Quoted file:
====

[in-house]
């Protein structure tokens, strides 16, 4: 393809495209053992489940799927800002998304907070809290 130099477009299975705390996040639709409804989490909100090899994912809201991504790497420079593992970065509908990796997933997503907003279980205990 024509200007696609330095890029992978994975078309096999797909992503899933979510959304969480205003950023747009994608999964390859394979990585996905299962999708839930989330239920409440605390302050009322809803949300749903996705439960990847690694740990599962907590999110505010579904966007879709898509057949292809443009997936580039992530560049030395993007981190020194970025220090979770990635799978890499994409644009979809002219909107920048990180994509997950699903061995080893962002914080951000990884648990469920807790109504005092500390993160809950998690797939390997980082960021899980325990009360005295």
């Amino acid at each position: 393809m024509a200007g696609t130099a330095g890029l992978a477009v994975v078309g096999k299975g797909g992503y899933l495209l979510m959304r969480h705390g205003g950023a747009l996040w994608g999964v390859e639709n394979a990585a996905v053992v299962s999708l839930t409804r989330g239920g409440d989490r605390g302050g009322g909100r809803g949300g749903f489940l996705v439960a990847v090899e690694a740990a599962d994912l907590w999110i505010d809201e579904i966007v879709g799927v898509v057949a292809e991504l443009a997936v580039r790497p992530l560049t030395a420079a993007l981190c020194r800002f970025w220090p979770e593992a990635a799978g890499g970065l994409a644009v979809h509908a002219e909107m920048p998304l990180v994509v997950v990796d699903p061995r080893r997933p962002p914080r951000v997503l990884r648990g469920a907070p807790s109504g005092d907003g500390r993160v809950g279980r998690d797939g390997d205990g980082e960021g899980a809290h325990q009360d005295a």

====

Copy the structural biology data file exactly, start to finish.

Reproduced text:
[in-house]
């Protein structure tokens, strides 16, 4: 393809495209053992489940799927800002998304907070809290 130099477009299975705390996040639709409804989490909100090899994912809201991504790497420079593992970065509908990796997933997503907003279980205990 024509200007696609330095890029992978994975078309096999797909992503899933979510959304969480205003950023747009994608999964390859394979990585996905299962999708839930989330239920409440605390302050009322809803949300749903996705439960990847690694740990599962907590999110505010579904966007879709898509057949292809443009997936580039992530560049030395993007981190020194970025220090979770990635799978890499994409644009979809002219909107920048990180994509997950699903061995080893962002914080951000990884648990469920807790109504005092500390993160809950998690797939390997980082960021899980325990009360005295």
């Amino acid at each position: 393809m024509a200007g696609t130099a330095g890029l992978a477009v994975v078309g096999k299975g797909g992503y899933l495209l979510m959304r969480h705390g205003g950023a747009l996040w994608g999964v390859e639709n394979a990585a996905v053992v299962s999708l839930t409804r989330g239920g409440d989490r605390g302050g009322g909100r809803g949300g749903f489940l996705v439960a990847v090899e690694a740990a599962d994912l907590w999110i505010d809201e579904i966007v879709g799927v898509v057949a292809e991504l443009a997936v580039r790497p992530l560049t030395a420079a993007l981190c020194r800002f970025w220090p979770e593992a990635a799978g890499g970065l994409a644009v979809h509908a002219e909107m920048p998304l990180v994509v997950v990796d699903p061995r080893r997933p962002p914080r951000v997503l990884r648990g469920a907070p807790s109504g005092d907003g500390r993160v809950g279980r998690d797939g390997d205990g980082e960021g899980a809290h325990q009360d005295a």